Radiance Capital’s argument that the tenancy was severed by subsequent actions was rejected. The Court concluded that the exercise of the Power of Attorney was done on behalf of both parents who, acting jointly, had the right to determine the disposition of the Account.

Lessons from Radiance Capital

The Radiance Capital opinion offers several reminders for financial institutions that rely on personal guarantees to secure loans and other obligations.[4] First, during the underwriting process, lenders should pay careful attention to which state’s law will govern the transaction and whether that law recognizes tenancy by the entirety or other ownership rights that would exempt property from execution by creditors of one spouse. State law will also dictate what types of property may be held as a tenancy by the entirety and which acts will vitiate the “entirety.”

Second, an often overlooked consideration in the due diligence process is whether the proposed guarantor is married or engaged. If so, the lender should have an understanding of what assets are held jointly and whether the proposed guarantor’s spouse will also execute a guaranty. As many lenders will attest, securing a spousal guaranty is often a challenging task.

Third, if the loan has already been made without a spousal guaranty, lenders may be able to secure the additional guaranty following a default as part of a forbearance agreement.

Fourth, in the event that a guarantor asserts that certain property is immune from execution as owned by a tenancy by the entirety, financial institutions challenging that position should examine whether: (i) applicable state law recognizes tenancy by the entireties or other property rights that would protect the asset; (ii) the subject asset is the type of property that may be owned by a tenancy by the entirety; (iii) the husband and wife properly created a tenancy by the entirety either through express language in the underlying documentation or the satisfaction of other factors; and (iv) the entireties property was acquired by the husband and wife as part of an actually or constructively fraudulent transaction.[5]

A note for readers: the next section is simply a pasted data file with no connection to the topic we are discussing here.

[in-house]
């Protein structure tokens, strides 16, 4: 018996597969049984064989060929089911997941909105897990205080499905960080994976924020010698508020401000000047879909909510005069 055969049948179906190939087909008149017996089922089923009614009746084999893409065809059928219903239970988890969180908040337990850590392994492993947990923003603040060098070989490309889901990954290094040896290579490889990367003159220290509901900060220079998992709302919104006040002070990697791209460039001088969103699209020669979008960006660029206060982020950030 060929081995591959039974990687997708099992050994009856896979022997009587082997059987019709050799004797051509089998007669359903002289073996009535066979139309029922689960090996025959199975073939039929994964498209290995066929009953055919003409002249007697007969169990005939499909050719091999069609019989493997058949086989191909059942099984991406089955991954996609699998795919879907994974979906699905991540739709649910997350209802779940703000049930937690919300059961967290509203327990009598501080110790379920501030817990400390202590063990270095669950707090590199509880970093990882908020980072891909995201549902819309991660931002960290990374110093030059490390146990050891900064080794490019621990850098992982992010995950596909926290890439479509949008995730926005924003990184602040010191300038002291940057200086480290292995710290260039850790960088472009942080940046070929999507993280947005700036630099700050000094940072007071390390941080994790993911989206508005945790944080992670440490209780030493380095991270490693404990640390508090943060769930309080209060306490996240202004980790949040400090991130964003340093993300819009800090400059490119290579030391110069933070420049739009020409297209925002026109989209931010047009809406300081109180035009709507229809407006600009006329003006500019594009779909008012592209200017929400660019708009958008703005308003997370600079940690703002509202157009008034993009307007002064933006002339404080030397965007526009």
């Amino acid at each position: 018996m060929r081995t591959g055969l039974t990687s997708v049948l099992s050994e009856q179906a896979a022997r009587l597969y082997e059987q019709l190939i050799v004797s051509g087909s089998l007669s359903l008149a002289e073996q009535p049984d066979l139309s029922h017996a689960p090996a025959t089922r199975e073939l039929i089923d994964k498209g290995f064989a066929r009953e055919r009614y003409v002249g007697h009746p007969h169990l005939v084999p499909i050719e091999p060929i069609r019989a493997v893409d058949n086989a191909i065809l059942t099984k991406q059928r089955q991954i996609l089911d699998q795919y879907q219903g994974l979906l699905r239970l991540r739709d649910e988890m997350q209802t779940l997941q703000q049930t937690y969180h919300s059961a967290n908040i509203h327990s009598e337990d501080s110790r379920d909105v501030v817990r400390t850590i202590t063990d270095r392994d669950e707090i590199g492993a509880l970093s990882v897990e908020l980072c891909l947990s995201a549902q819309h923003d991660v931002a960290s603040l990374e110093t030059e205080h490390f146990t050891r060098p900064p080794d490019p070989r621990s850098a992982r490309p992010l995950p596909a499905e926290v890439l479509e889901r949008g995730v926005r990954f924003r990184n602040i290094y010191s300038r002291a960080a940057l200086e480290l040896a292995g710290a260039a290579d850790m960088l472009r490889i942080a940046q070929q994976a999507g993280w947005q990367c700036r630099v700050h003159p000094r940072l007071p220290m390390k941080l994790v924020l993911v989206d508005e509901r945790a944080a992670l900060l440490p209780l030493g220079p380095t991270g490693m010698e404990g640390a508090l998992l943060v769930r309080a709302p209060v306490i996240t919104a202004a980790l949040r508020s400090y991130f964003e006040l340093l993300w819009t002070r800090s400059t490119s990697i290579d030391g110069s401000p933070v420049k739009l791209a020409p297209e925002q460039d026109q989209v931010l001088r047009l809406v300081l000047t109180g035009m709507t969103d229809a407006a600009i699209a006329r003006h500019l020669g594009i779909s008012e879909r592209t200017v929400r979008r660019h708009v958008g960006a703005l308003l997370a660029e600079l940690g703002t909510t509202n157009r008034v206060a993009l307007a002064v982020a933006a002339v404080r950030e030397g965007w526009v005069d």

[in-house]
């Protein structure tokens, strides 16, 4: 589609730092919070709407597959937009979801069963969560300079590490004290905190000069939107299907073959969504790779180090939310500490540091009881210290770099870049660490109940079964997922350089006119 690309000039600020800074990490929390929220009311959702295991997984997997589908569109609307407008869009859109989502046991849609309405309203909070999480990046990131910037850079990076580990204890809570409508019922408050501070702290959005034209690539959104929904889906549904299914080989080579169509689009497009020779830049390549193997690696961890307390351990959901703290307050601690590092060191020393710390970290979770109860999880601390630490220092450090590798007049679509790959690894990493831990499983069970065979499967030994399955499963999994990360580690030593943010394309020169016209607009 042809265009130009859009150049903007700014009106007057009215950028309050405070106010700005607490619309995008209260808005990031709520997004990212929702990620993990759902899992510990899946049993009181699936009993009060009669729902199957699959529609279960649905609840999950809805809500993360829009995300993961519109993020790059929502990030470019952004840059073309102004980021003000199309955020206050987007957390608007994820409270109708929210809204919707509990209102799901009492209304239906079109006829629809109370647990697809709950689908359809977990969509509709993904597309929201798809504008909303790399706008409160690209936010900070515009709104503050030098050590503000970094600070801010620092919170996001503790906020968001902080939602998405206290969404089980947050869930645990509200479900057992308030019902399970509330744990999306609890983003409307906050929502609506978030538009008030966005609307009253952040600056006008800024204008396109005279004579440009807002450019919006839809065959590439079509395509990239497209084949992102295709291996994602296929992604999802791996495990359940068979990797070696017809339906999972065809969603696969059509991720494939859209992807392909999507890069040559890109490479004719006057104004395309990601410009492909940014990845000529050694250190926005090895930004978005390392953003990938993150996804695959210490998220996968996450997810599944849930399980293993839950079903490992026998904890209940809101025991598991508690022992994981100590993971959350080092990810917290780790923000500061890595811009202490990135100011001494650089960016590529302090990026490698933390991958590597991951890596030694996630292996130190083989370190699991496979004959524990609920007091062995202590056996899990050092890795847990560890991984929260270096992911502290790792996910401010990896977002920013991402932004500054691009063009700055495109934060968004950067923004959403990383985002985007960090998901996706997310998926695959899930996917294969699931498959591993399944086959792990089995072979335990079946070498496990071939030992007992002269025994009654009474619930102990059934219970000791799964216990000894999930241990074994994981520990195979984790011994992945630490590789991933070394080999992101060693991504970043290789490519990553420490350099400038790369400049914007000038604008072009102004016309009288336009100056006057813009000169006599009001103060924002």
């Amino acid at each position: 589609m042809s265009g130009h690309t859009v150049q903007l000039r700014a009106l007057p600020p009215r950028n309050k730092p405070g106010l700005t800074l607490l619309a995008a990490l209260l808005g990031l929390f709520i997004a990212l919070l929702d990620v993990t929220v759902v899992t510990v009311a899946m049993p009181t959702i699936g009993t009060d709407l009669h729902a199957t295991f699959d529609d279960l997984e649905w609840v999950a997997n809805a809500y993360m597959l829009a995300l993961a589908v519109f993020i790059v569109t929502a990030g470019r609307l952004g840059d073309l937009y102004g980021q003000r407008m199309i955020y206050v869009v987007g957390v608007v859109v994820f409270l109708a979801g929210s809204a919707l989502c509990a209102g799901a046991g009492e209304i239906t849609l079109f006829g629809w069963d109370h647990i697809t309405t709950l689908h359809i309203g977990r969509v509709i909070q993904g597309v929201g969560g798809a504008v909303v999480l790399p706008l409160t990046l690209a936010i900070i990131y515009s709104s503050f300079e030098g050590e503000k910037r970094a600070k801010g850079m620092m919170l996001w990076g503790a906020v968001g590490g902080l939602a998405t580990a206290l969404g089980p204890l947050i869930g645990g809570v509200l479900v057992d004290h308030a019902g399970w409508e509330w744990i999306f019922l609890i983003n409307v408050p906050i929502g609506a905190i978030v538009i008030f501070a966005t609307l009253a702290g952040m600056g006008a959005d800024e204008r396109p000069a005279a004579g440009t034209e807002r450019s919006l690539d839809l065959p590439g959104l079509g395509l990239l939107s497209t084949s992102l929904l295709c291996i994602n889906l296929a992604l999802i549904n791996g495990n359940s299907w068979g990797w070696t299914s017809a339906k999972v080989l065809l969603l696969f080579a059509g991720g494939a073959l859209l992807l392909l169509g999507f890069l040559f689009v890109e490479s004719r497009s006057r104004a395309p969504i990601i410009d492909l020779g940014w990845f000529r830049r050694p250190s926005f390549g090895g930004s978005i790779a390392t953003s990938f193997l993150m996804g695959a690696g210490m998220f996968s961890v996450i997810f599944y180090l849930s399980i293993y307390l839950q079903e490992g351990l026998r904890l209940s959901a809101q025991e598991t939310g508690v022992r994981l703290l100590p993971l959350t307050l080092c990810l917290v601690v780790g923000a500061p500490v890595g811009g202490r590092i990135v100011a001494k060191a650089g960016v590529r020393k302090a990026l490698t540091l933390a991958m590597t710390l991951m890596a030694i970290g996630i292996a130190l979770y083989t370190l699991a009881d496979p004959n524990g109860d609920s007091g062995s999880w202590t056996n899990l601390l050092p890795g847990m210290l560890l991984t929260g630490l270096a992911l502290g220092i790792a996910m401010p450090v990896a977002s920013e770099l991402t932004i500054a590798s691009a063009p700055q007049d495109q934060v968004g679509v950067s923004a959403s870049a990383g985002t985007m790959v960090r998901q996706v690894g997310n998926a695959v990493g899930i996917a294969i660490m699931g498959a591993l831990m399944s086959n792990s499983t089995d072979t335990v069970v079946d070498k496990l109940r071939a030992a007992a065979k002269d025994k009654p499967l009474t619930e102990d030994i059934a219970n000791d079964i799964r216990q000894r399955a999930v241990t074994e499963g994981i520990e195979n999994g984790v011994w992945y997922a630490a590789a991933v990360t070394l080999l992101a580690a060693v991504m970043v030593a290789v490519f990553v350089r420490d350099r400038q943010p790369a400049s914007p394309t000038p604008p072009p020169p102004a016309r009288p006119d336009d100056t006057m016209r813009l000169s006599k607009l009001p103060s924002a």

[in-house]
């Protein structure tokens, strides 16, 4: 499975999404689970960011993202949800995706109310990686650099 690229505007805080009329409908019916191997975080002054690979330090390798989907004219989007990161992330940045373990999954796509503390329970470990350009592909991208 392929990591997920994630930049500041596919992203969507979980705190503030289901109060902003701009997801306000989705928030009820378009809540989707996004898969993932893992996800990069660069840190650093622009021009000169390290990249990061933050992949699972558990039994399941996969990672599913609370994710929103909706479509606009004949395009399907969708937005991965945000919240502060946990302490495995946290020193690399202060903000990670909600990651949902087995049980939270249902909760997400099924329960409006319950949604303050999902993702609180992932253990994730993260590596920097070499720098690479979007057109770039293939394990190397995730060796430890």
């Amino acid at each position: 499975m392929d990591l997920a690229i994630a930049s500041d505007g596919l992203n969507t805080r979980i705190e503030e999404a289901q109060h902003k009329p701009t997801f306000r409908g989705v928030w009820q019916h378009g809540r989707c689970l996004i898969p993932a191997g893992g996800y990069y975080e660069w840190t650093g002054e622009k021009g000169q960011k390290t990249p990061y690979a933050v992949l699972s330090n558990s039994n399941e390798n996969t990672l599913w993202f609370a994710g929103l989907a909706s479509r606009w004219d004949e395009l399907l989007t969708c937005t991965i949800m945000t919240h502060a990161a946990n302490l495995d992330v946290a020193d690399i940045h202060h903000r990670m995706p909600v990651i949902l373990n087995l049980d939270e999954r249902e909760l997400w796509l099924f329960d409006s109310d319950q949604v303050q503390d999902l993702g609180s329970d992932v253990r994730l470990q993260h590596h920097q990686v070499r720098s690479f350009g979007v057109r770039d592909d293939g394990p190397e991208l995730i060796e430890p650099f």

Lastly, in such situations, the lender should examine whether the guarantor engaged in any actions or transactions that would have severed the tenancy as alleged in Radiance Capital.

For more information, please contact John C. Kilgannon or the Stevens & Lee attorney with whom you regularly work.

This News Alert has been prepared for informational purposes only and should not be construed as, and does not constitute, legal advice on any specific matter. For more information, please see the disclaimer.

[1] United States Court of Appeals for the Tenth Circuit, Case No. 19-8082.
[2] A tenancy by the entirety refers to a form of shared property ownership established as a legal fiction long ago under English Common Law for married couples who are thereby deemed to own property jointly as a single legal entity. Each spouse owns an equal and undivided interest and, if one spouse dies, the survivor is vested with full title. In general, a creditor of only one spouse cannot reach property held by the couple “by the entirety.”
[3] 11 U.S.C. §522(b)(3)B).
[4] Considerations of ownership rights may also applicable where a borrower or lessee is a married individual. Judgment creditors of one spouse may also apply Radiance Capital’s lessons in evaluating enforcement options.
[5] See, Board of Trustees of National Elevator Industry Health Benefit Plan v. Goodspeed, 377 F. Supp 3d 471, 480 (E.D.Pa. 2019)(examining circumstances where entireties defense was disallowed due to fraud).